TRENTON, N.J. (AP) — A judge on Thursday shifted a lawsuit over New Jersey's medical marijuana program from a trial court to an appeals court in a procedural move that could delay an explanation from the state on why the program has been so slow to get off the ground.
Two would-be pot patients and a doctor sued the state Health Department last April, asking for a court to appoint a monitor to oversee the implementation of the program and for damages for would-be patients who had not been able to get marijuana legally yet.
Though New Jersey legalized medical marijuana in January 2010 in a law that called for dispensaries to be running in six months, none had opened when the suit was filed.
Now, just one of the six nonprofit groups selected by the state to grow and sell cannabis to patients with certain conditions is open. Two of the six groups do not have locations pinned down yet, and the other three are working out the details, but have not yet planted their first crops.
In court filings, the state says it's doing its part to manage the program.
But the Anne Davis, a lawyer for the plaintiffs told Superior Court Judge Mary Jacobson in a hearing Thursday that she believes the state is not doing all it can.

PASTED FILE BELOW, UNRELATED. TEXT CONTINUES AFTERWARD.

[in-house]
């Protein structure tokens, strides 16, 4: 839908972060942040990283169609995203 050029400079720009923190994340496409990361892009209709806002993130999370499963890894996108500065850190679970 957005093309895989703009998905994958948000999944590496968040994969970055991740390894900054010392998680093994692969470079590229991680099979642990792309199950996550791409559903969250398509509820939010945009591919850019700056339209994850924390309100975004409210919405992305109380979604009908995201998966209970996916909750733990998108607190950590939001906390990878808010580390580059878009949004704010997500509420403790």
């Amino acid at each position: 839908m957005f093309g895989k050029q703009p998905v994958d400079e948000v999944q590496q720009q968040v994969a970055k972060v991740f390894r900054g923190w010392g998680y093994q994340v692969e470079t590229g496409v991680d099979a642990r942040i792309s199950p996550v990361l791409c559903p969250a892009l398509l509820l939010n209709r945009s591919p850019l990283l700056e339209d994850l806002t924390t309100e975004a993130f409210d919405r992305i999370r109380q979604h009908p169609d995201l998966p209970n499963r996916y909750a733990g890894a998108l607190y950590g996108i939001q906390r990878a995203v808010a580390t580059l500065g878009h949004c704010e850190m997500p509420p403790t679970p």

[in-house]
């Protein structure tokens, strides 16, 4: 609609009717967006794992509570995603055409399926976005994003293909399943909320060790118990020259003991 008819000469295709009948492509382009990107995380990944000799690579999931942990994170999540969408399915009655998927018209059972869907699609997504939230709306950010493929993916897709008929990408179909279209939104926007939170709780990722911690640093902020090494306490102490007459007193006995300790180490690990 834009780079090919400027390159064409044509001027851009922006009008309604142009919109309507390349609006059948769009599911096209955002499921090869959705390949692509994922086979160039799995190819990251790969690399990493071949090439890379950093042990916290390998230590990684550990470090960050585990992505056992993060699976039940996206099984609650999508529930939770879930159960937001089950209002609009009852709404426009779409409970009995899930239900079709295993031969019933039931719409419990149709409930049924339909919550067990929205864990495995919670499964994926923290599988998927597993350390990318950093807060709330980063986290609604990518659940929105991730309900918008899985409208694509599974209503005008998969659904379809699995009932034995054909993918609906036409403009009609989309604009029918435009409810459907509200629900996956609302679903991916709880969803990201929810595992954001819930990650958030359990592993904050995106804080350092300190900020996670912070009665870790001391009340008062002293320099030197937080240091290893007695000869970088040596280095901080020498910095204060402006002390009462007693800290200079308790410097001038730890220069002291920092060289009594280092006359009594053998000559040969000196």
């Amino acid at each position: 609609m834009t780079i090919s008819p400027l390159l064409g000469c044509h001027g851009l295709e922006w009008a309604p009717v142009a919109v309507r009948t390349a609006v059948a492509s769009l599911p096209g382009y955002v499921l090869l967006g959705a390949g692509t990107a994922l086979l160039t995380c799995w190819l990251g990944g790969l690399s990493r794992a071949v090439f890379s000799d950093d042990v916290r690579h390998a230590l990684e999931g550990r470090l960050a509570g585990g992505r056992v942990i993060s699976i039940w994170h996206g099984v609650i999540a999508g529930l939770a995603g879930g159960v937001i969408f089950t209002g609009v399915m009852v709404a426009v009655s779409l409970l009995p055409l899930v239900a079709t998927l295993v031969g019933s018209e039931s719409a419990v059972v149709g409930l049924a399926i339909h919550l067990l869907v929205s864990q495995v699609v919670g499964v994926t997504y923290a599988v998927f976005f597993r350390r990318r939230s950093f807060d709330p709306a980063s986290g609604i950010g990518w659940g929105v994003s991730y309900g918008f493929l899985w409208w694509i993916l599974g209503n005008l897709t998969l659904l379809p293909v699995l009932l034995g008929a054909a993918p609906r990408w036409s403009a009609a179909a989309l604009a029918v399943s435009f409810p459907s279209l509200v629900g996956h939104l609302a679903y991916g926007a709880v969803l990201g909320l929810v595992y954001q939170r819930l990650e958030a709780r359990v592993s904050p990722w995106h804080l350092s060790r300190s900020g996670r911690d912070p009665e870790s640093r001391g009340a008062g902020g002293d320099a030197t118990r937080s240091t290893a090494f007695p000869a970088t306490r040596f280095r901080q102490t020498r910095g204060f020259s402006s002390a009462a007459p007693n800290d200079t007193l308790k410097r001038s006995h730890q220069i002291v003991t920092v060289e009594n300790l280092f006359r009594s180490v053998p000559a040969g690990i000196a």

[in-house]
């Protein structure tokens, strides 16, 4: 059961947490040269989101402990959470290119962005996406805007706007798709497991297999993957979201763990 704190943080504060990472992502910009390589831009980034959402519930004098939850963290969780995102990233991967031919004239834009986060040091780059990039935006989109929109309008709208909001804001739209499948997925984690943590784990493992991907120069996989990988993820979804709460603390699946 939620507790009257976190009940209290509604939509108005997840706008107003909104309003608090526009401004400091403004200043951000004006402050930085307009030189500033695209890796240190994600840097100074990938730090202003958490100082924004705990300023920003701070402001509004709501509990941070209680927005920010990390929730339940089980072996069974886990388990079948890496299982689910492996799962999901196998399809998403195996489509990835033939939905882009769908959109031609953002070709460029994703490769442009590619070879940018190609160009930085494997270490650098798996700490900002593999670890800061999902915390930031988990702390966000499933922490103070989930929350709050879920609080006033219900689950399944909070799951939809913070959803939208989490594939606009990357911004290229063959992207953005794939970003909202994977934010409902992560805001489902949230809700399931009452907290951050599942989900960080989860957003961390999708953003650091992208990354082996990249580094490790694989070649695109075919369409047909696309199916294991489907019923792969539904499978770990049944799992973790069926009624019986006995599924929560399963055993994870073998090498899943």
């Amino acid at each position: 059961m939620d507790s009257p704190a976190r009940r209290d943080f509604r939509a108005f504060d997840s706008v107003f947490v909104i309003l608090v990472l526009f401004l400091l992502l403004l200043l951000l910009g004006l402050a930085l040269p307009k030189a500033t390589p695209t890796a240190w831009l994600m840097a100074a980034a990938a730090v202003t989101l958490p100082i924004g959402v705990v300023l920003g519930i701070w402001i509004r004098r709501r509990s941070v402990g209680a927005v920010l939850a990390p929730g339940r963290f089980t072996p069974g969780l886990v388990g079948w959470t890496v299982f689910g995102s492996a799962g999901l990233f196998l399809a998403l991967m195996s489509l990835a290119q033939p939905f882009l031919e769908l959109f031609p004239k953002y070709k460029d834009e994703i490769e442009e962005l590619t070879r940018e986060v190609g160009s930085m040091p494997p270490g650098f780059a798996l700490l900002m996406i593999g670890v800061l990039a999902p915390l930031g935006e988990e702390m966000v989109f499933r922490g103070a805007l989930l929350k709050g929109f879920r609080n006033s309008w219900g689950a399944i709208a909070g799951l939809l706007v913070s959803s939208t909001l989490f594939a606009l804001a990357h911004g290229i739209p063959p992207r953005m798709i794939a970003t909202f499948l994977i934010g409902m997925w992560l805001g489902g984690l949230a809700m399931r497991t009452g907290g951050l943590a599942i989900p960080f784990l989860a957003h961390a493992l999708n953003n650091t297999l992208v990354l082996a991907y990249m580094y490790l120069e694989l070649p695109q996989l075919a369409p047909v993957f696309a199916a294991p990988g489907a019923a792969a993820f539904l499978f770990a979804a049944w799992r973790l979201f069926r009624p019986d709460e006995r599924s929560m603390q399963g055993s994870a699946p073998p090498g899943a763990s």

For instance, she said annual reports on the state of the program were due in 2011 and again last year, and neither has been delivered.
That's important, she said, because under the law that legalized medical pot, patients can petition to have the list of qualifying medical conditions expanded only after two annual reports have been issued.
Michael J. Kennedy, the Deputy Attorney General arguing for the state, said it's a mistake to dwell on the reports when the state has promulgated regulations and created registries for doctors and patients, among other actions.
The governor and lawmakers know what's going on with the fledgling program, he said.
Kennedy told the judge that the plaintiff's lawyers don't have proof to back up their claims, and that is why they were so intent in having the case handled in a trial court rather than an appeals court where judges rely on a record that has already been established.
"They have alleged that there has been some sort of conspiracy," Kennedy said. "There's no evidence of that. What they would like to do is conduct ... essentially a fishing expedition, to decide if their conspiracy theories are in fact true."
"For them to say everyone knows what's going on is a complete farce before this court because no one knows what's going on," Davis said.
She said she hopes that the appeals court will refer portions of the case back to a lower court so she can gather more information, but there's no guarantee that will happen.
Jacobson ruled that the case should be transferred simply because it's appellate courts that handle most suits dealing with action or inaction by state government agencies.
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